New Supermajority in Vt. House Could Blunt Governor's Veto Power - NECN
Decision 2018

Decision 2018

The latest news on local, state and national midterm elections

New Supermajority in Vt. House Could Blunt Governor's Veto Power

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    NEWSLETTERS

    Vt. Dems Gain Supermajority as Scott is Re-Elected

    Republican Phil Scott was re-elected as governor of Vermont, but Democrats gained a supermajority and the ability to block the governor from using his veto authority.

    (Published Wednesday, Nov. 7, 2018)

    Election night wins by Democrats means a major change is coming for the Vermont Legislature.

    Preliminary vote totals from the office of Vermont Secretary of State Jim Condos indicate there will now be enough Democrats and Progressives in the House of Representatives to block the governor from using his veto authority.

    "Bittersweet, in some respects," Gov. Phil Scott, R-Vermont, said of an Election Day that earned him a second term, but saw House Republicans lose seats.

    Gains by Democrats in the Vermont House means it appears they'll have more than 100 votes, if they stick together and team with Progressives, which would enable them to override vetoes from the governor.

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    Scott's used that power to block bills he doesn't like from becoming law, including one this year that would have incrementally raised the state's minimum wage.

    "When you have a supermajority, there are some things that are going to happen that I can't prevent, so they'll have to work to make their case," Scott said of House Democrats in an interview with necn affiliate NBC 5 News. "I'll do whatever I can to find areas where we can work together."

    House majority leader Jill Krowinski, a Democrat representing Burlington, said she expects the wage issue to be back on the table next session, along with a bill that would guarantee workers access to paid leave from their jobs after family changes such as a new baby.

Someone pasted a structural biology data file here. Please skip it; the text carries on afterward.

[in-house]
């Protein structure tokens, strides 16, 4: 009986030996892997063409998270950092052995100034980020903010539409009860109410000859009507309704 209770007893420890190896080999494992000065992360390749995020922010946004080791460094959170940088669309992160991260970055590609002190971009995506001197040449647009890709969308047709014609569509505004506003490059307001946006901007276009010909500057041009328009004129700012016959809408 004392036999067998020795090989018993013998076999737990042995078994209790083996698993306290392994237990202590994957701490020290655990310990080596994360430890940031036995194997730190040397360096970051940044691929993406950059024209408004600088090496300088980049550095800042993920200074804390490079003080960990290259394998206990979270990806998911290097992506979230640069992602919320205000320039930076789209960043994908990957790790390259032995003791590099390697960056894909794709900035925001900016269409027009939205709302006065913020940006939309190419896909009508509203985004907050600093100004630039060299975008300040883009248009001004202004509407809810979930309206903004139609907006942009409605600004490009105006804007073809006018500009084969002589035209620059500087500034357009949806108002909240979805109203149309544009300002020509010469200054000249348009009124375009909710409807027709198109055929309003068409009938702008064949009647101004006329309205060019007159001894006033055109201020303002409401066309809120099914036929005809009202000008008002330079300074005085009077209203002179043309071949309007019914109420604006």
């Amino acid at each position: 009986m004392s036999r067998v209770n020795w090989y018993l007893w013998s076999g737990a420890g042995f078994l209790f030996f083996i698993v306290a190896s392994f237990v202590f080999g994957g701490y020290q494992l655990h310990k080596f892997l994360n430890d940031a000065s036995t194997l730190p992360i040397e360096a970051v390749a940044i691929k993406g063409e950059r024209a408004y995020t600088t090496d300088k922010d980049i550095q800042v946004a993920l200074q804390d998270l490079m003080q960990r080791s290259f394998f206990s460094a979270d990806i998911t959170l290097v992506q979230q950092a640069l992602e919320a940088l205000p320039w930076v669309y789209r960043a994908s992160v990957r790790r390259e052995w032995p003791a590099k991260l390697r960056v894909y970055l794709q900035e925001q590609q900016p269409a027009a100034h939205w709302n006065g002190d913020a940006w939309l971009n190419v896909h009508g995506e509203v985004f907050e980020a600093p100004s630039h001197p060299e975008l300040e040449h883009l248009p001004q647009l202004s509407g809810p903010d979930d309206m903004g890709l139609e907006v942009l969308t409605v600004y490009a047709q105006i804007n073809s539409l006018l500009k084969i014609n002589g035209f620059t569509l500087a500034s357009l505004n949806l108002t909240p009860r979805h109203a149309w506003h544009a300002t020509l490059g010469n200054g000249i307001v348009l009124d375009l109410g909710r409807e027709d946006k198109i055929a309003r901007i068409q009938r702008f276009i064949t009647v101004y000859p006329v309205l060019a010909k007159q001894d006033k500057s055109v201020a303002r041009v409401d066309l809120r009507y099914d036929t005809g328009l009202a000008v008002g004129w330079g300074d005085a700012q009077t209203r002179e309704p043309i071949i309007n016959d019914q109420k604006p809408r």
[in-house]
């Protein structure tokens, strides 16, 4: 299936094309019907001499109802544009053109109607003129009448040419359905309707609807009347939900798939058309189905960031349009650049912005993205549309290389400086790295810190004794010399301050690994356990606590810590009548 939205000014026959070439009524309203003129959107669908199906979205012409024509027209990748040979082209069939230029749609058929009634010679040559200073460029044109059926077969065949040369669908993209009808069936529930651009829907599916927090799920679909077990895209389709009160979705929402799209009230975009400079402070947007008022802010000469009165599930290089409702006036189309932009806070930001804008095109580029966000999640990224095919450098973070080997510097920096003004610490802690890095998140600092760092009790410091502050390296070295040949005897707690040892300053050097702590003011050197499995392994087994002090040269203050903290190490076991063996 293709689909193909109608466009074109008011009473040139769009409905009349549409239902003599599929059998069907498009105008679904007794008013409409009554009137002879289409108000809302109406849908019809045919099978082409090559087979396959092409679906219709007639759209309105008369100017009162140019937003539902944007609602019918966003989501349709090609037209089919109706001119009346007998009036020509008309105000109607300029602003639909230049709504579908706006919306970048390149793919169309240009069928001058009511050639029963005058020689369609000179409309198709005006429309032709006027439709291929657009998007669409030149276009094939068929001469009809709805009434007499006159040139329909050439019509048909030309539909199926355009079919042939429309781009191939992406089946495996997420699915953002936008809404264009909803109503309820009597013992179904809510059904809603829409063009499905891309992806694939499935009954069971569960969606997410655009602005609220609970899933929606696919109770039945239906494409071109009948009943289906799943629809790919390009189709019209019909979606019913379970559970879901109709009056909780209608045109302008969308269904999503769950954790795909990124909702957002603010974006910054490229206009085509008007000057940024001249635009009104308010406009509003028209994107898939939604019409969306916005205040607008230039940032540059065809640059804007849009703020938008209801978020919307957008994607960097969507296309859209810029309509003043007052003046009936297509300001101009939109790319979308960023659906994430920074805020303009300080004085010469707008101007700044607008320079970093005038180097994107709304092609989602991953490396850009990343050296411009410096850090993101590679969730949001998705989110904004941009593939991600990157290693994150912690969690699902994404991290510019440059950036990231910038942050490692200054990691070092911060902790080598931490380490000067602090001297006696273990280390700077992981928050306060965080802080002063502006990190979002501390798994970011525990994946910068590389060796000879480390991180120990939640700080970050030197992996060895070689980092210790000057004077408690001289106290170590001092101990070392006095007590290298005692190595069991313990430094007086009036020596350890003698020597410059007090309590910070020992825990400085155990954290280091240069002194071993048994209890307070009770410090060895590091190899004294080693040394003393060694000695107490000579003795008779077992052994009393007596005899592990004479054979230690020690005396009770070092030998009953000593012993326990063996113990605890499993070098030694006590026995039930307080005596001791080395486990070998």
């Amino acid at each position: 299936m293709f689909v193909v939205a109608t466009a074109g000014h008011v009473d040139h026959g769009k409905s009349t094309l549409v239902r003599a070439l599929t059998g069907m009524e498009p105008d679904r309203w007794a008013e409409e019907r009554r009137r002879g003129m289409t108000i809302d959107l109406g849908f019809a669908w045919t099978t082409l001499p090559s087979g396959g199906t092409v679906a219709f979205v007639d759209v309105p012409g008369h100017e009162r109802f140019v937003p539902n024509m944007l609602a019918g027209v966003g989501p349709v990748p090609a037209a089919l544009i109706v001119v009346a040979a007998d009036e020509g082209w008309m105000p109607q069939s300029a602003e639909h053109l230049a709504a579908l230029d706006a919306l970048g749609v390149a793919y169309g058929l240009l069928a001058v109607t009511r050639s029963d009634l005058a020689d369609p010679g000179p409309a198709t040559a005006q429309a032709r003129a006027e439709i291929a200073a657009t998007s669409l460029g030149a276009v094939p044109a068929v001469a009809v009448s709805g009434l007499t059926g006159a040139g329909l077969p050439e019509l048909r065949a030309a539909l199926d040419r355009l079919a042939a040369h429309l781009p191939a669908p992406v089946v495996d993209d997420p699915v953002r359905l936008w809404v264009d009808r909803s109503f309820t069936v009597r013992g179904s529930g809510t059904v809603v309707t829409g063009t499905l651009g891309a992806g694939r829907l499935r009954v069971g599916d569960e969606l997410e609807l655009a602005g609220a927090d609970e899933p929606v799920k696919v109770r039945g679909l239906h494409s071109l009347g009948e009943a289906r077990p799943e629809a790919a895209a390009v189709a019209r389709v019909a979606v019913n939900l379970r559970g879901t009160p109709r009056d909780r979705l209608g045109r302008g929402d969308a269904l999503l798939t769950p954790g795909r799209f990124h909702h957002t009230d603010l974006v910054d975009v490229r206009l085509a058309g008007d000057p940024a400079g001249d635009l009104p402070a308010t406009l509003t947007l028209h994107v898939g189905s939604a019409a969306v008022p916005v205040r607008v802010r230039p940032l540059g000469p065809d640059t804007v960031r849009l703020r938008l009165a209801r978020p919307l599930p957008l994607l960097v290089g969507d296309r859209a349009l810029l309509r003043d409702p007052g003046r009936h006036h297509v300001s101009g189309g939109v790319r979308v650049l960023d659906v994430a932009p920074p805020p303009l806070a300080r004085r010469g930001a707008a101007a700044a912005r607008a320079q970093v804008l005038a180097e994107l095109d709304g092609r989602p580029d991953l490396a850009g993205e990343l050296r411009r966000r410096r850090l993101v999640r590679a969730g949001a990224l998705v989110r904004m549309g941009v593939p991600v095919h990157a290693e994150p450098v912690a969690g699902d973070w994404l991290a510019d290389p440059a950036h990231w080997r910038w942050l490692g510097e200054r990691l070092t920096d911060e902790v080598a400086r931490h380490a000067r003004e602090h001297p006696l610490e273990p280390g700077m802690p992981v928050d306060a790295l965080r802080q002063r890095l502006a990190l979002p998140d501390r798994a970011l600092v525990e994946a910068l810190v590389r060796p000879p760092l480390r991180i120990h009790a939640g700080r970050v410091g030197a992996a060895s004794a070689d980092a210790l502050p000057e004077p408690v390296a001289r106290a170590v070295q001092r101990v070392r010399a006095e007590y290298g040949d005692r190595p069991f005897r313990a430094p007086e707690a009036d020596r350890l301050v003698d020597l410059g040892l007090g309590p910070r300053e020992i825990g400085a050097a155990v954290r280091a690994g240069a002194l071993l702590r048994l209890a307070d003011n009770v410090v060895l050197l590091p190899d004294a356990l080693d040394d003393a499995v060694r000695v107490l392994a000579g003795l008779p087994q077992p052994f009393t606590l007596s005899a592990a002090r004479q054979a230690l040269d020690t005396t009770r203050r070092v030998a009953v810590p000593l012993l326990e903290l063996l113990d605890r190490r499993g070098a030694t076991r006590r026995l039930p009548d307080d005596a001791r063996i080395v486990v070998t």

Also sure to resurface, Krowinski predicted, are proposals to tax and regulate the retail sale of recreational marijuana.

    However, Krowinski told necn that just because her caucus has this new veto-proof power doesn't mean it'll use it to steamroll Republicans, since she recognizes the governor was elected by a wide margin.

    "What we heard from voters is they want us to come together and get good things done," Krowinski said. "As majority leader, what I think that means is we work with our friends across the aisle to pass legislation so we don't have to be overriding vetoes."

    "Right now, today, I can't say that it's going work out, but I certainly hope it does," Rep. Linda Myers, R-Essex, said of hope for greater tripartisan cooperation between Republicans, Democrats and Progressives.

    Myers said House GOP members will be looking to keep a focus on affordability, but acknowledged that with their numbers now at even more of a minority, they'll have to be willing to compromise.

    "If we don't do this – let's face it – then what do I see for the future of the party?" Myers said, referring to the challenging numbers in the House for Republicans. "That's my concern."

    The new composition of the Vermont Legislature gets to work the first week of January.

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